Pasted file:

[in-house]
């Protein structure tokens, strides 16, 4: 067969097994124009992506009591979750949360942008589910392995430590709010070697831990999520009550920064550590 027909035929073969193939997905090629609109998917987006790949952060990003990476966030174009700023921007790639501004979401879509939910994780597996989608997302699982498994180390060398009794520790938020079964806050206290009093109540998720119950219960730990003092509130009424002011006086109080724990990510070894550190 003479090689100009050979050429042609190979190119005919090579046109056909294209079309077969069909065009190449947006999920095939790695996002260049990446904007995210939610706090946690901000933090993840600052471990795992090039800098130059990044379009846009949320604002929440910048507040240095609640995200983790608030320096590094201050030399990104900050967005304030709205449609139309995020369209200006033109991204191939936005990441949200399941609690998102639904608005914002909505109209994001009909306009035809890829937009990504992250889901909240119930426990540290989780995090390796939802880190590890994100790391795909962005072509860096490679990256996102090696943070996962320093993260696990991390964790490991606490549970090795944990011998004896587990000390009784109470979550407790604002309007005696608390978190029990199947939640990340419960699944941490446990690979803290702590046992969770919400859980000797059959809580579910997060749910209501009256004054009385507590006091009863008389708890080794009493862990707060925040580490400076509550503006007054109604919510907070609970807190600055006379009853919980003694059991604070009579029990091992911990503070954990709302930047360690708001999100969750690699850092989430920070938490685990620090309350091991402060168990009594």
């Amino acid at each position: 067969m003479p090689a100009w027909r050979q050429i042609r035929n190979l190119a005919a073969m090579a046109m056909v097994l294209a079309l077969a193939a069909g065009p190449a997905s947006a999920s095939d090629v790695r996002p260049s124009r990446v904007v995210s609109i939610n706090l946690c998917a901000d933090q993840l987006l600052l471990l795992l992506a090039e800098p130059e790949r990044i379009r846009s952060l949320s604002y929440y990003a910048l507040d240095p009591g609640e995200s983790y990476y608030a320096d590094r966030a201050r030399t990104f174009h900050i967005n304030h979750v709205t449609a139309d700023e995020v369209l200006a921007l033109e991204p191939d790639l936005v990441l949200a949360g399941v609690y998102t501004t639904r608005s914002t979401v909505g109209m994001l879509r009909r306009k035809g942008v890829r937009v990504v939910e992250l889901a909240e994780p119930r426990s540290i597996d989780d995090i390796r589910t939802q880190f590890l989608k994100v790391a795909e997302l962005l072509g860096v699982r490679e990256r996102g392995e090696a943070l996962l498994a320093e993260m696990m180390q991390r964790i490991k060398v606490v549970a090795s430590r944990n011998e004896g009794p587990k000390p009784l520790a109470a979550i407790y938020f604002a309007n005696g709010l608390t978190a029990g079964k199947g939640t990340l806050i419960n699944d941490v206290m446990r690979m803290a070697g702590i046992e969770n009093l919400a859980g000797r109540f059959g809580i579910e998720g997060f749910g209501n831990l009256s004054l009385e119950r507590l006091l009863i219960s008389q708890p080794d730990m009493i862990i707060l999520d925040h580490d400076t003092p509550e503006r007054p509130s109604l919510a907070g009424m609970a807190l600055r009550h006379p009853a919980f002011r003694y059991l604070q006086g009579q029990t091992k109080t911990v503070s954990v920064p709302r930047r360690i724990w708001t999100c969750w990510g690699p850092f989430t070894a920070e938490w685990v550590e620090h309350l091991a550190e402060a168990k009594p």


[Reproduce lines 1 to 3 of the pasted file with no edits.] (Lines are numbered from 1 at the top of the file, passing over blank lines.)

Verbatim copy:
[in-house]
């Protein structure tokens, strides 16, 4: 067969097994124009992506009591979750949360942008589910392995430590709010070697831990999520009550920064550590 027909035929073969193939997905090629609109998917987006790949952060990003990476966030174009700023921007790639501004979401879509939910994780597996989608997302699982498994180390060398009794520790938020079964806050206290009093109540998720119950219960730990003092509130009424002011006086109080724990990510070894550190 003479090689100009050979050429042609190979190119005919090579046109056909294209079309077969069909065009190449947006999920095939790695996002260049990446904007995210939610706090946690901000933090993840600052471990795992090039800098130059990044379009846009949320604002929440910048507040240095609640995200983790608030320096590094201050030399990104900050967005304030709205449609139309995020369209200006033109991204191939936005990441949200399941609690998102639904608005914002909505109209994001009909306009035809890829937009990504992250889901909240119930426990540290989780995090390796939802880190590890994100790391795909962005072509860096490679990256996102090696943070996962320093993260696990991390964790490991606490549970090795944990011998004896587990000390009784109470979550407790604002309007005696608390978190029990199947939640990340419960699944941490446990690979803290702590046992969770919400859980000797059959809580579910997060749910209501009256004054009385507590006091009863008389708890080794009493862990707060925040580490400076509550503006007054109604919510907070609970807190600055006379009853919980003694059991604070009579029990091992911990503070954990709302930047360690708001999100969750690699850092989430920070938490685990620090309350091991402060168990009594």
């Amino acid at each position: 067969m003479p090689a100009w027909r050979q050429i042609r035929n190979l190119a005919a073969m090579a046109m056909v097994l294209a079309l077969a193939a069909g065009p190449a997905s947006a999920s095939d090629v790695r996002p260049s124009r990446v904007v995210s609109i939610n706090l946690c998917a901000d933090q993840l987006l600052l471990l795992l992506a090039e800098p130059e790949r990044i379009r846009s952060l949320s604002y929440y990003a910048l507040d240095p009591g609640e995200s983790y990476y608030a320096d590094r966030a201050r030399t990104f174009h900050i967005n304030h979750v709205t449609a139309d700023e995020v369209l200006a921007l033109e991204p191939d790639l936005v990441l949200a949360g399941v609690y998102t501004t639904r608005s914002t979401v909505g109209m994001l879509r009909r306009k035809g942008v890829r937009v990504v939910e992250l889901a909240e994780p119930r426990s540290i597996d989780d995090i390796r589910t939802q880190f590890l989608k994100v790391a795909e997302l962005l072509g860096v699982r490679e990256r996102g392995e090696a943070l996962l498994a320093e993260m696990m180390q991390r964790i490991k060398v606490v549970a090795s430590r944990n011998e004896g009794p587990k000390p009784l520790a109470a979550i407790y938020f604002a309007n005696g709010l608390t978190a029990g079964k199947g939640t990340l806050i419960n699944d941490v206290m446990r690979m803290a070697g702590i046992e969770n009093l919400a859980g000797r109540f059959g809580i579910e998720g997060f749910g209501n831990l009256s004054l009385e119950r507590l006091l009863i219960s008389q708890p080794d730990m009493i862990i707060l999520d925040h580490d400076t003092p509550e503006r007054p509130s109604l919510a907070g009424m609970a807190l600055r009550h006379p009853a919980f002011r003694y059991l604070q006086g009579q029990t091992k109080t911990v503070s954990v920064p709302r930047r360690i724990w708001t999100c969750w990510g690699p850092f989430t070894a920070e938490w685990v550590e620090h309350l091991a550190e402060a168990k009594p």